This article is about the role of religion in contexts of displacement. The article looks at the role churches and church leaders play in the lives of refugees and more particularly the assistance that these actors provide. The analytical approach is to take into consideration both religious ideas and experiences as well as the everyday practices of people and the socio-economic structures within which they live. The empirical focus is on Congolese Christian congregations in Kampala, Uganda that for the most are founded and attended by refugees. I analyse the forms of assistance that are provided to refugees, how this is conceptualised as well as the practices in a perspective that includes the intersection between religious ideas (compassion and sacrifice) and ideas around social relationships, gift-giving and reciprocity.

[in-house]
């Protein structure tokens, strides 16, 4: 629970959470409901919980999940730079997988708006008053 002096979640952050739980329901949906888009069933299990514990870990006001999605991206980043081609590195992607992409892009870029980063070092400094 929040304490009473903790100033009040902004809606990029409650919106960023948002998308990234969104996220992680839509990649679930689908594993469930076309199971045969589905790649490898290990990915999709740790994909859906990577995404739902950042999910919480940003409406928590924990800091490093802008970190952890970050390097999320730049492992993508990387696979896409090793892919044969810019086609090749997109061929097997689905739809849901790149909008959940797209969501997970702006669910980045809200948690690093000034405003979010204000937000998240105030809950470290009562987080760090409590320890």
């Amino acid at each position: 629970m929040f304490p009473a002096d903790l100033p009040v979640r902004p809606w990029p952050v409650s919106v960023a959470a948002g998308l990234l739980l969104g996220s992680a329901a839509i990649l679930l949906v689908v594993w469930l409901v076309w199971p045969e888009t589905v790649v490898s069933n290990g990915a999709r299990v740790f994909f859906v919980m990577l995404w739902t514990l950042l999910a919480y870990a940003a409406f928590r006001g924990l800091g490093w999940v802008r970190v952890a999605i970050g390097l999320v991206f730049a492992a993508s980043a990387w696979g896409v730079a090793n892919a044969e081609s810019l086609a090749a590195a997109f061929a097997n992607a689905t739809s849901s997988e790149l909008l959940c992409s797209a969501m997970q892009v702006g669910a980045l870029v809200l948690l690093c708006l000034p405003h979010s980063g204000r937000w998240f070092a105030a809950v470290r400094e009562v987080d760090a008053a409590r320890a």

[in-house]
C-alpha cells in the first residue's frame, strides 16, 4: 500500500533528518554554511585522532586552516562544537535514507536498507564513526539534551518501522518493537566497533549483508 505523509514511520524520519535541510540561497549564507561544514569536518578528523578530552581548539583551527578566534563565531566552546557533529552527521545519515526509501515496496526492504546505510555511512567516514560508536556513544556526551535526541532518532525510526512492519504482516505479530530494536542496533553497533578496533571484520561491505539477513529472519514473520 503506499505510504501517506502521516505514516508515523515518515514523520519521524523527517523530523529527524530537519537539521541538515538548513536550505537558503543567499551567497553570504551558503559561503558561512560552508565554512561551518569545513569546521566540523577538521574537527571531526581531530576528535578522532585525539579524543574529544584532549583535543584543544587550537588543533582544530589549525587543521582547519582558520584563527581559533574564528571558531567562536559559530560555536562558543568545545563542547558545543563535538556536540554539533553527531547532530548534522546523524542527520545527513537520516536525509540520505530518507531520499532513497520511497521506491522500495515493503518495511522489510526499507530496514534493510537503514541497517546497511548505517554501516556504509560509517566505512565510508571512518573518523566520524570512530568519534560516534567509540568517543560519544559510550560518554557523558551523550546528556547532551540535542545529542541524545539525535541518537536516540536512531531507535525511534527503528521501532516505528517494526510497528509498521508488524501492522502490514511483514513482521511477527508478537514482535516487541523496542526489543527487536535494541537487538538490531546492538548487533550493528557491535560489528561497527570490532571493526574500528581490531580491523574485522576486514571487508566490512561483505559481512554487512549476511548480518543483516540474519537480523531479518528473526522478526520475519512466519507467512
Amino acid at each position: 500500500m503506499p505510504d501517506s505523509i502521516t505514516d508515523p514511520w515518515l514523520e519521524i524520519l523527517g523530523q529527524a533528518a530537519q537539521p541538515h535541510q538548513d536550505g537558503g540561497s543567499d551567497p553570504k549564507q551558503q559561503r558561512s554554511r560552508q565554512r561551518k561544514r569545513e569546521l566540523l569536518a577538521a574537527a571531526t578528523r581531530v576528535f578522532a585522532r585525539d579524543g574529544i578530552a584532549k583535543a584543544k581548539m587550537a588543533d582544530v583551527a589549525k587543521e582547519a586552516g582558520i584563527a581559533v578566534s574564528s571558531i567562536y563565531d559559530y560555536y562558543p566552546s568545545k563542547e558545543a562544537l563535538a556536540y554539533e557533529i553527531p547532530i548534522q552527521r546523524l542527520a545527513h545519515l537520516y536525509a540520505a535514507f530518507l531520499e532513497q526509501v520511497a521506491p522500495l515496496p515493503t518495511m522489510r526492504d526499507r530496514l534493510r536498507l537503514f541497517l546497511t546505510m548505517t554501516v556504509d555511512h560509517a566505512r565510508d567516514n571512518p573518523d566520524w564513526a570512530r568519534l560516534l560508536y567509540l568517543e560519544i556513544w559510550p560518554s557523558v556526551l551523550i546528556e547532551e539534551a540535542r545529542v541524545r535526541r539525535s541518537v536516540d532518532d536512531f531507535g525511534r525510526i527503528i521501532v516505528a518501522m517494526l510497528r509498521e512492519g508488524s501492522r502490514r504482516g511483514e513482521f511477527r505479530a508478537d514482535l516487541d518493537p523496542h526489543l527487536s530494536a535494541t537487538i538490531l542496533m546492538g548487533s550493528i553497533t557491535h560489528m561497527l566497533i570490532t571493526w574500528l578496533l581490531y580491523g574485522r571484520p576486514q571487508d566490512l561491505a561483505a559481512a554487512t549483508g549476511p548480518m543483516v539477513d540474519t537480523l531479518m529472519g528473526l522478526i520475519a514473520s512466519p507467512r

Karen Lauterbach“Spiritual Gifts and Relations of Exchange among Congolese in Kampala, Uganda,” in Religion and Development – Nordic Perspectives on Involvement in Africa(ed. Thomas S. Drønen; New York N.Y.: Peter Lang 2014) 75–86.
Jean-François Mayer“Introduction. ‘In God I Have Put My Trust’: Refugees and Religion,”Refugee Survey Quarterly26 no. 2 (2007): 6–10; Ben Jones and Marie Juul Petersen “Instrumental Narrow Normative? Reviewing Recent Work on Religion and Development” Third World Quarterly 32 no. 7 (2011): 1291–1306.
See for instance Paul GiffordGhana’s New Christianity. Pentecostalism in a Globalising African Economy (London: Hurst & Company2004) and Birgit Meyer “‘Make a Complete Break with the Past’: Memory and Post-Colonial Modernity in Ghanaian Pentecostal Discourse” Journal of Religion in Africa 28 no. 3 (1998): 316–349.